This prayer of invocation is from our local Martin Luther King Service from a decade ago.)

“Lord God, we give you thanks for the blessings you have so generously lavished upon us, for all the ways you provide for our life with both daily bread and spiritual nourishment. It may be cold outside, but let us be warm in here, warmed by the presence of this congregation, warmed by the memory of Martin Luther King, and warmed by the power of your Holy Spirit, whose fire kindles our courage, and makes us bold for your kingdom and its righteousness.

Forgive us those times and places when we have let you down, when we have not answered to the better angels of our nature, when we have danced to the world’s tune and listened to the seductive voices of the powerful and privileged as if their voice was your voice, and worshiped the manifold idols of our own imaginations. Turn us again to you and your righteousness. Keep us from the temptations of an easy virtue and a pious complacency.  Remind us that the commitments to righteousness, justice and peace for which Dr. King lived and died are still not accomplished.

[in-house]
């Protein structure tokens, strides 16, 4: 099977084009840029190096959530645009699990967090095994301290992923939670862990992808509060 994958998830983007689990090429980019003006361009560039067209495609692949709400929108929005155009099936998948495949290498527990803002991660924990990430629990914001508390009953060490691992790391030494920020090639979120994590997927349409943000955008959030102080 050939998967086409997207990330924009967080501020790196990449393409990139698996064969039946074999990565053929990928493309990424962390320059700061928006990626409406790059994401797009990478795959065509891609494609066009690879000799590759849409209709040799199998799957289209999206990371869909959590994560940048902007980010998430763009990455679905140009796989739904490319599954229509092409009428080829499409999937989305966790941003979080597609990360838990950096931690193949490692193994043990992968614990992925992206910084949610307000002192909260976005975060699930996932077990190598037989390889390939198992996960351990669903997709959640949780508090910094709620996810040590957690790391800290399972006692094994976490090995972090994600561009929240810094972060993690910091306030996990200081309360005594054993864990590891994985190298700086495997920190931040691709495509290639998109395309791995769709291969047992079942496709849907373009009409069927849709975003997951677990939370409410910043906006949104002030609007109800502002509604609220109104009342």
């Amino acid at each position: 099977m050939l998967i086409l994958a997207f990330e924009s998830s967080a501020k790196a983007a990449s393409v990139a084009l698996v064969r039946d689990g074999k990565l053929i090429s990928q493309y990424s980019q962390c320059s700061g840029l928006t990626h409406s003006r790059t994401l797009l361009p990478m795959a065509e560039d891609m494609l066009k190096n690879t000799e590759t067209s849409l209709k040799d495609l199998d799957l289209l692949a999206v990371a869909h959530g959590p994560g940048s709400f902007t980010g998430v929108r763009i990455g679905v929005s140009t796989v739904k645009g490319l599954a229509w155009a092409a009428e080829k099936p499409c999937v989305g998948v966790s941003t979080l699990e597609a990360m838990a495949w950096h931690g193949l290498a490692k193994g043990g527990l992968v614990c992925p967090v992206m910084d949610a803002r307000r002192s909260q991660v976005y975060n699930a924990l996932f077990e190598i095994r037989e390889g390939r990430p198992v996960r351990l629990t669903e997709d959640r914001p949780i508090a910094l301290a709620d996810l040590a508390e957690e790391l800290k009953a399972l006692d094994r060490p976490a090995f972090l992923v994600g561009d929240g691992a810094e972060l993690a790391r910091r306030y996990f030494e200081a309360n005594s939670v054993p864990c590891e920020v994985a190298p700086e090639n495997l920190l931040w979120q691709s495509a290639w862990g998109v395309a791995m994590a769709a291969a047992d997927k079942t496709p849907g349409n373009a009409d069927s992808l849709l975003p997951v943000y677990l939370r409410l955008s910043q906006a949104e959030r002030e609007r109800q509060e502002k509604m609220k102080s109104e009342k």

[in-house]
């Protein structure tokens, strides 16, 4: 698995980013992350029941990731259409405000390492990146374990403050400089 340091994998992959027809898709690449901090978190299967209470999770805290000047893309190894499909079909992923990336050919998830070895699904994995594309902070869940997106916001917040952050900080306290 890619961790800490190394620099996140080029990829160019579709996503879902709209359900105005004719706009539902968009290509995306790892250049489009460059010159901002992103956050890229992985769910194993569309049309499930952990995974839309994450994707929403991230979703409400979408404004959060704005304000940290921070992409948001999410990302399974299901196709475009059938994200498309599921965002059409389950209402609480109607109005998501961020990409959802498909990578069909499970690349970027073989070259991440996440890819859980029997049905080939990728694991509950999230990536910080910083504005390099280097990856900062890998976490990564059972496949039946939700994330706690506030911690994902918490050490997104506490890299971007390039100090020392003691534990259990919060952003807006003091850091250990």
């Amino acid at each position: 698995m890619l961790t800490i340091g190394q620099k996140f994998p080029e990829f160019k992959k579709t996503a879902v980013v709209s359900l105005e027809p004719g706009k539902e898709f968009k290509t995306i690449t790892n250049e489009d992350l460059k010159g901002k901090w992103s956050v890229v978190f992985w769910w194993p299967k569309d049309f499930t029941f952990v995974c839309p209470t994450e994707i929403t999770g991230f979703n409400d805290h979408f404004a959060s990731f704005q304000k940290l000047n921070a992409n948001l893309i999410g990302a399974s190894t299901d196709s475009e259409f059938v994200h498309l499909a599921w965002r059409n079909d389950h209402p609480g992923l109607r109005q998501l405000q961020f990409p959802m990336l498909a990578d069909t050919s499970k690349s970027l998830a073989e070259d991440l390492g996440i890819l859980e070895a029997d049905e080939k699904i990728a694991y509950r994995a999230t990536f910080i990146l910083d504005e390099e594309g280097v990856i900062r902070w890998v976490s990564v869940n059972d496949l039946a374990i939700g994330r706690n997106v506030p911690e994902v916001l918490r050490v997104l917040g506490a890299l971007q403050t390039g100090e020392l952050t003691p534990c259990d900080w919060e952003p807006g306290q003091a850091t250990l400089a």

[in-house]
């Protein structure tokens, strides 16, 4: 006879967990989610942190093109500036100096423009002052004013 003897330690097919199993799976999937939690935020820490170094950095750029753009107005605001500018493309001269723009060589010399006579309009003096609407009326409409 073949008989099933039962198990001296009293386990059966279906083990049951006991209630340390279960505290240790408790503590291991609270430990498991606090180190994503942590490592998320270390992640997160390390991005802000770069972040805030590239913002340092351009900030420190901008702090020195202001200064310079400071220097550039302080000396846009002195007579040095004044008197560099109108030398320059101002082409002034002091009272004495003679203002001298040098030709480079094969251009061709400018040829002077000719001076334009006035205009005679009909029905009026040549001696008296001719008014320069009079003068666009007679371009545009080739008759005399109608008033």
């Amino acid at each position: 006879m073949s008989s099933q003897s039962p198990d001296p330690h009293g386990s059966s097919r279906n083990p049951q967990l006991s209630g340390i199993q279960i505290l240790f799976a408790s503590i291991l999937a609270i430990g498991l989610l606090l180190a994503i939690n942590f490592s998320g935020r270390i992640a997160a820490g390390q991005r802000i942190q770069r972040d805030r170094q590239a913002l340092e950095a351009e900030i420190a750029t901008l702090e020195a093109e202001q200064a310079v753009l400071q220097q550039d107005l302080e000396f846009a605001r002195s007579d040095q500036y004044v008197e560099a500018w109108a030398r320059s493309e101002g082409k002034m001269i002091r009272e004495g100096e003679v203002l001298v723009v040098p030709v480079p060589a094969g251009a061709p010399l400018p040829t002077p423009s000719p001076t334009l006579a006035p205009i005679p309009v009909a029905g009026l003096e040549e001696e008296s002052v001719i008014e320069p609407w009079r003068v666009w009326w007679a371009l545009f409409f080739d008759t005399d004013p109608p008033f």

So be about us and within us and among us this afternoon as we worship you and remember your servant Martin.  Be especially with our preachers and speakers and singers and musicians.  And let this time together be precious time, let it be your time, that we may catch a glimpse of your new heaven and new earth, when all the deferred dreams of many generations will be finally fulfilled, when all, from the least to the greatest, will see you and know you, when war will be no more, and prejudice and oppression shall cease, and none shall be afraid.  Amen”

(Dr. Floyd’s invocation from the Martin Luther King Memorial service at Second Congregational Church (UCC), Pittsfield, Massachusetts on January 19, 2003)